Gazette letters: Sunshine at work, Brexit and Windrush anniversary

'Try not to remember the deep blue of the dragonfly you saw skimming the water in Woodberry Downs.'

'Try not to remember the deep blue of the dragonfly you saw skimming the water in Woodberry Downs.' The East Reservoir, Woodberry Wetlands, Stoke Newington. Picture: Peter O'Connor/Flickr/Creative Commons (licence CC BY-SA 2.0) - Credit: Archant

Don’t speak of hot summer days in the morning when I am office-bound, dreading sitting surrounded by brick walls and clunky fans, impatient to lie outside as summer unfurls, writes Will McCallum, NewingtonGreen.

Don’t let your eyes linger on the jasmine blossom bursting in the morning haze, nor the wren anxiously gorging beyond the window next to my desk.

Don’t inhale too deeply and be distracted by the headiness of weeds and shrubs in the undergrowth along the New River Path.

Don’t dream of plunging headfirst into the Lido or the ponds on the heath to forget about the day, nor imagine running up the Lea dodging hoverflies and cyclists – be patient until evening when the summer is yours again to enjoy.

Try not to remember the deep blue of the dragonfly you saw skimming the water in Woodberry Downs, nor attempt to identify online the small cabbage white butterfly that came to perch on the pages of my book as I read outside on the weekend.

You have to focus on your work – but it’s so hard when summer calls constantly throughout the day asking you to come and play in its company all afternoon. Shut your mind off to the colours and smells of summer and focus instead, if needs be, on the waxy leaves of the office plants – it is only for a few hours, after all; and then summer is yours again to enjoy.

Now the EEC Withdrawal Bill is law, everyone, including Brussels, must accept that Britain is leaving the European Union on March 29 and must work together to ensure Britain gets the advantages of leaving whilst minimising the disadvantages, writes Christopher Sills, Dunsmure Road, Stamford Hill.

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Unfortunately, The European Commission, whilst understandably regretting the decision, often appears to be behaving like spoilt children, like over the Galileo project and the sharing of anti-terrorist information.

Britain has been so keen to show that we will remain friends, as every sensible person wants, that we have already conceded too much and the time has come to stand up to Brussels and insist that we leave the customs union and single market so that we can trade freely with the rest of the world.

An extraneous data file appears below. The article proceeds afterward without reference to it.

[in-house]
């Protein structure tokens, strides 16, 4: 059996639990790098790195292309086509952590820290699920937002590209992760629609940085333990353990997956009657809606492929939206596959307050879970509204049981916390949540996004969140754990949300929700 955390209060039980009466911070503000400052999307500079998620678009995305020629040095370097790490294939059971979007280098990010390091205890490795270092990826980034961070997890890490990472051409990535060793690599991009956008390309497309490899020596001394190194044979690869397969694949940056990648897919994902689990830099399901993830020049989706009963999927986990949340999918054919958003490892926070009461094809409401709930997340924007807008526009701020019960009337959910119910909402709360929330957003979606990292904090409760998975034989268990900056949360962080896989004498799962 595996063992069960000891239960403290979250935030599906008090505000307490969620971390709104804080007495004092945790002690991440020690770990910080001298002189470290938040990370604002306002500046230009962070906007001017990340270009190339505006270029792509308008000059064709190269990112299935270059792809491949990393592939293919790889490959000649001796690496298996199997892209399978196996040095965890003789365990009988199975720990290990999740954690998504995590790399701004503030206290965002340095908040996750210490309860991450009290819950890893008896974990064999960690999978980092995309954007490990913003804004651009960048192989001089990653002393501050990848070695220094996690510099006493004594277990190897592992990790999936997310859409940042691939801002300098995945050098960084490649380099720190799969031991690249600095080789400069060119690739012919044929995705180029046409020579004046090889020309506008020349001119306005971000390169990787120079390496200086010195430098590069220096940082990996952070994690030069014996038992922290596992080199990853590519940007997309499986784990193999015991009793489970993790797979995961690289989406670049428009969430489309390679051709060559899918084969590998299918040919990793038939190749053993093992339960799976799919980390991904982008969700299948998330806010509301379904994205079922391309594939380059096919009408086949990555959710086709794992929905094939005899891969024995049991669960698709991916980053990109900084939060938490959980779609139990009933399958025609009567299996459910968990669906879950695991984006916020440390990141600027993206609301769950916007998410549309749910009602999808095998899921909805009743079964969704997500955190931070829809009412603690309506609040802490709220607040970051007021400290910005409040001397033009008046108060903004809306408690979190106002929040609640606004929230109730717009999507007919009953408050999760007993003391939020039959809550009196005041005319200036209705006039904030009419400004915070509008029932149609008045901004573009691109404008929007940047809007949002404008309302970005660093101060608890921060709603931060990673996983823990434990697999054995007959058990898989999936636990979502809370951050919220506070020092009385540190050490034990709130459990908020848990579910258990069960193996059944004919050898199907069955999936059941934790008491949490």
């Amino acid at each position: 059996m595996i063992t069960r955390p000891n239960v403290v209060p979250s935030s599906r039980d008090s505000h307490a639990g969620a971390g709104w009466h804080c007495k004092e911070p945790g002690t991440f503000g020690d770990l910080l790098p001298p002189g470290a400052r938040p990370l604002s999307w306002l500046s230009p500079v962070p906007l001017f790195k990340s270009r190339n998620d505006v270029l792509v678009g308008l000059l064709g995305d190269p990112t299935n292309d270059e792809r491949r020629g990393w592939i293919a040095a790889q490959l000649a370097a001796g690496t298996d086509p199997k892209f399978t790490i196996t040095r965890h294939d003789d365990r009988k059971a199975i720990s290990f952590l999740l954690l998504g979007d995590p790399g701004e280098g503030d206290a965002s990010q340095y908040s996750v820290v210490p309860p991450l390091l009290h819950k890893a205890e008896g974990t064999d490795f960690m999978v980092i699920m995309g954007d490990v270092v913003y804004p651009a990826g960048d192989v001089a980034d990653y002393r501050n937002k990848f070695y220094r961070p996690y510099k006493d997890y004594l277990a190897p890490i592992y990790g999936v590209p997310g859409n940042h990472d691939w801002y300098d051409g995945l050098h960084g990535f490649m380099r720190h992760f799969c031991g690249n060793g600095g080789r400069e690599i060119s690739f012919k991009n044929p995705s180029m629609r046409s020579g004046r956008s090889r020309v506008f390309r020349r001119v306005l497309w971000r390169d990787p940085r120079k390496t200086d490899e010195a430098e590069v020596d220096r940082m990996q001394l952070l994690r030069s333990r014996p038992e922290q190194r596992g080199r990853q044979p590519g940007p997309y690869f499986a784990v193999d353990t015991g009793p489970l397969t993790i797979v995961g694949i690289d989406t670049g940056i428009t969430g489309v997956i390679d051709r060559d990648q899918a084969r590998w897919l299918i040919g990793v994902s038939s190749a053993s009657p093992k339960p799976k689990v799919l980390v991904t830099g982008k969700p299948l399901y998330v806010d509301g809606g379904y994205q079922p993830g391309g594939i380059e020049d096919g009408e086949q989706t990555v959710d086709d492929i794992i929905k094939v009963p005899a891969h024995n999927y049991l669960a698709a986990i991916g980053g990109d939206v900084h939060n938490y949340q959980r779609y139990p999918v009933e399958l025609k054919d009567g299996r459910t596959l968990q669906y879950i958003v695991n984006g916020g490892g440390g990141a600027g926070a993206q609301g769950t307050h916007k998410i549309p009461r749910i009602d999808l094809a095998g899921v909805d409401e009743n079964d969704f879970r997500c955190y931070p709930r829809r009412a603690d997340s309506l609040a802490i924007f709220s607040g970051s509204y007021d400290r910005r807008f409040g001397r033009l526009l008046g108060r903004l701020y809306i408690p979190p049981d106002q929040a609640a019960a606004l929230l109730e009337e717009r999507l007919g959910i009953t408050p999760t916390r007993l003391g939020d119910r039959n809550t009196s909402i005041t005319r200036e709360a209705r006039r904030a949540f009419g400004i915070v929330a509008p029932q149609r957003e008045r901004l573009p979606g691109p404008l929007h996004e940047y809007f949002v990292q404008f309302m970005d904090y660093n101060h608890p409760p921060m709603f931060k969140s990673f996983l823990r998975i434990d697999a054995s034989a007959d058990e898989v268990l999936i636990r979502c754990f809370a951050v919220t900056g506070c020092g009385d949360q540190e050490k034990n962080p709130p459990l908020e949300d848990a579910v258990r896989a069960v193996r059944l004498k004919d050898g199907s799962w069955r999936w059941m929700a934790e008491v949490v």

The reason for the transition agreement is to ensure that there is a short time to deal with any unexpected problems.

Both sides must now accept the inevitable and work together to reduce any practical problems that may arise.

The European Commission must stop being obstructive – otherwise there is a real danger that the public will start retaliating by refusing to buy French and German wine or German cars, or going on holiday in the European Union. This will hurt individual countries and hopefully will persuade individual electors to put pressure on their governments to make the Commission be reasonable.

If the European Union starts putting tariffs on British goods we should not respond in kind as that is just being childish and everyone will be the loser.

Incidentally everyone including the European Commission is making the idiot called Trump worse to everybody’s disadvantage including American workers.

To sum up: we should stop making concessions to Brussels and if as a result there is no deal ensure that everyone blames the European Commission.

This month marks the 70th anniversary of the docking of the MV Windrush at Tilbury, and the disembarking of 492 Caribbean men and women to start a new life in the UK, writes Jennette Arnold OBE AM.

The next 23 years saw a generation of Commonwealth citizens take the leap and decide to settle here, with many becoming an integral and invaluable part of our community in Hackney.

So, at a time when we should be celebrating the huge contribution that the Windrush generation has made to our society, there has instead been widespread outrage over their horrendous treatment at the hands of the Home Office, under its “hostile environment” policy.

The government’s mishandling of immigration paperwork has led to shocking cases of deportations and Londoners left suddenly and unaccountably destitute. It was only after a series of chilling personal testimonies were made public that the government finally decided to apologise for their actions.

It has always been the case that our strength as a city is derived from our diversity. During these anniversary celebrations, we must stand shoulder to shoulder with our friends and neighbours of the Windrush generation, and pay tribute to how they have enriched our local community.